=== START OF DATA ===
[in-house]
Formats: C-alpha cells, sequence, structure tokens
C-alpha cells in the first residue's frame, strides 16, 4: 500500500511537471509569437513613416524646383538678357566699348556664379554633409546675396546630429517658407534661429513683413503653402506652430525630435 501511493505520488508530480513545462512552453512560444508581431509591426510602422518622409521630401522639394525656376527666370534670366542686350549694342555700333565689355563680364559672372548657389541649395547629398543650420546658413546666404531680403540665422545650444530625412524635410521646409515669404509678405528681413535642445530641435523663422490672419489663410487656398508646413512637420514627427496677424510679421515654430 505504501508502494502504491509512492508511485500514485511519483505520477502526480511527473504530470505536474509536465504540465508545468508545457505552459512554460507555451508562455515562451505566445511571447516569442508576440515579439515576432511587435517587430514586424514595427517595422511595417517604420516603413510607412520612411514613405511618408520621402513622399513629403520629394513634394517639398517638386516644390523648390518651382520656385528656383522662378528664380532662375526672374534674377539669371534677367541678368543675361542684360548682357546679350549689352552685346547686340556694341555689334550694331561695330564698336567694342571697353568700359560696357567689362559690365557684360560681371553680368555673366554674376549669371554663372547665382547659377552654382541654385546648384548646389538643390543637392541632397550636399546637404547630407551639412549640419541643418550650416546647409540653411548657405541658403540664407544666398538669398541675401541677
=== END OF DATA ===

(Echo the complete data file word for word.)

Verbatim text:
[in-house]
Formats: C-alpha cells, sequence, structure tokens
C-alpha cells in the first residue's frame, strides 16, 4: 500500500511537471509569437513613416524646383538678357566699348556664379554633409546675396546630429517658407534661429513683413503653402506652430525630435 501511493505520488508530480513545462512552453512560444508581431509591426510602422518622409521630401522639394525656376527666370534670366542686350549694342555700333565689355563680364559672372548657389541649395547629398543650420546658413546666404531680403540665422545650444530625412524635410521646409515669404509678405528681413535642445530641435523663422490672419489663410487656398508646413512637420514627427496677424510679421515654430 505504501508502494502504491509512492508511485500514485511519483505520477502526480511527473504530470505536474509536465504540465508545468508545457505552459512554460507555451508562455515562451505566445511571447516569442508576440515579439515576432511587435517587430514586424514595427517595422511595417517604420516603413510607412520612411514613405511618408520621402513622399513629403520629394513634394517639398517638386516644390523648390518651382520656385528656383522662378528664380532662375526672374534674377539669371534677367541678368543675361542684360548682357546679350549689352552685346547686340556694341555689334550694331561695330564698336567694342571697353568700359560696357567689362559690365557684360560681371553680368555673366554674376549669371554663372547665382547659377552654382541654385546648384548646389538643390543637392541632397550636399546637404547630407551639412549640419541643418550650416546647409540653411548657405541658403540664407544666398538669398541675401541677